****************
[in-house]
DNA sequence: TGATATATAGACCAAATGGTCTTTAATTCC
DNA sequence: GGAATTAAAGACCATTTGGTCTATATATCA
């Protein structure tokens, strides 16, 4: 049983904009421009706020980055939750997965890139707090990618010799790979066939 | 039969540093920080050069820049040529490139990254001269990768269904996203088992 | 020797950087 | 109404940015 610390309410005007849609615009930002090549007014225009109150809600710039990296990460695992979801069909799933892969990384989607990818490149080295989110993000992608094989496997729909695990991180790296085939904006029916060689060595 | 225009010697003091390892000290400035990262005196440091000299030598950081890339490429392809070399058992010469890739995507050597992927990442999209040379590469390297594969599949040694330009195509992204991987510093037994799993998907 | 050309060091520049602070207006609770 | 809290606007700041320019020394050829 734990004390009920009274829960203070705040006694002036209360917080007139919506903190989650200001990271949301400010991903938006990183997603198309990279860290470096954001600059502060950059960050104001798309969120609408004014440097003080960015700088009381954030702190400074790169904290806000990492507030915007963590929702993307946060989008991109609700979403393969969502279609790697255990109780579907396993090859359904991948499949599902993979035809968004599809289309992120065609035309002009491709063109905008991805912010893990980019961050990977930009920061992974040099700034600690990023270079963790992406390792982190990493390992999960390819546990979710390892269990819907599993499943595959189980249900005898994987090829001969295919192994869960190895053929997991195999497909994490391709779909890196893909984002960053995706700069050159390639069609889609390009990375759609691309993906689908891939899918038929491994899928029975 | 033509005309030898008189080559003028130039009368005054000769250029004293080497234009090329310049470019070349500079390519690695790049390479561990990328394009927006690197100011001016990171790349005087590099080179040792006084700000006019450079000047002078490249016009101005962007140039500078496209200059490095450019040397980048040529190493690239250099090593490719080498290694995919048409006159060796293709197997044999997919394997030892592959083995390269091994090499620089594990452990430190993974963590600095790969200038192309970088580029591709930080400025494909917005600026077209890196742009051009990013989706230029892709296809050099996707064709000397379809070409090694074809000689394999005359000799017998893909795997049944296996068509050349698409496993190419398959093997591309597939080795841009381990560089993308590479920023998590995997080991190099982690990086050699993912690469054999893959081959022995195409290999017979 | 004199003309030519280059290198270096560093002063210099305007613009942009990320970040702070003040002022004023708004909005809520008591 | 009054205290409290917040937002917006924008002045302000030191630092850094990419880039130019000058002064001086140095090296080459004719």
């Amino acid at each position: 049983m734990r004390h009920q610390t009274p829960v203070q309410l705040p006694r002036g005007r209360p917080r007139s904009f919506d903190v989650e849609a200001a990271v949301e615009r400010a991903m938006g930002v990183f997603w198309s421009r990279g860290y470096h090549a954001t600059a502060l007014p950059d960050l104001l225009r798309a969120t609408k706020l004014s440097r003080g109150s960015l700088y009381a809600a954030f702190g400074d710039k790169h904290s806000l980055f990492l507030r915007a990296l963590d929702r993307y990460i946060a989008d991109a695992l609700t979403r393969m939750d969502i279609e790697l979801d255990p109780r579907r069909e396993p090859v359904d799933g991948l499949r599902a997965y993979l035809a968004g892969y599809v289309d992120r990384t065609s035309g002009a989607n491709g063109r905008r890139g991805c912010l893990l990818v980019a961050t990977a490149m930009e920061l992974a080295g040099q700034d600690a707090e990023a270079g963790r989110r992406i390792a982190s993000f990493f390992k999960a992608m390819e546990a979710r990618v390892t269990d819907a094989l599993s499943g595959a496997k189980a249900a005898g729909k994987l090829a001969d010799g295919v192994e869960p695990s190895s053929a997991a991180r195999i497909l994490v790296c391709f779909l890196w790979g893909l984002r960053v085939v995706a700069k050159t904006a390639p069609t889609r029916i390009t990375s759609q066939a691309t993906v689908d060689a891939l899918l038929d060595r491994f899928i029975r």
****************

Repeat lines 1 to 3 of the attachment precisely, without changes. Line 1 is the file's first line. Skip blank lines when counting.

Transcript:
[in-house]
DNA sequence: TGATATATAGACCAAATGGTCTTTAATTCC
DNA sequence: GGAATTAAAGACCATTTGGTCTATATATCA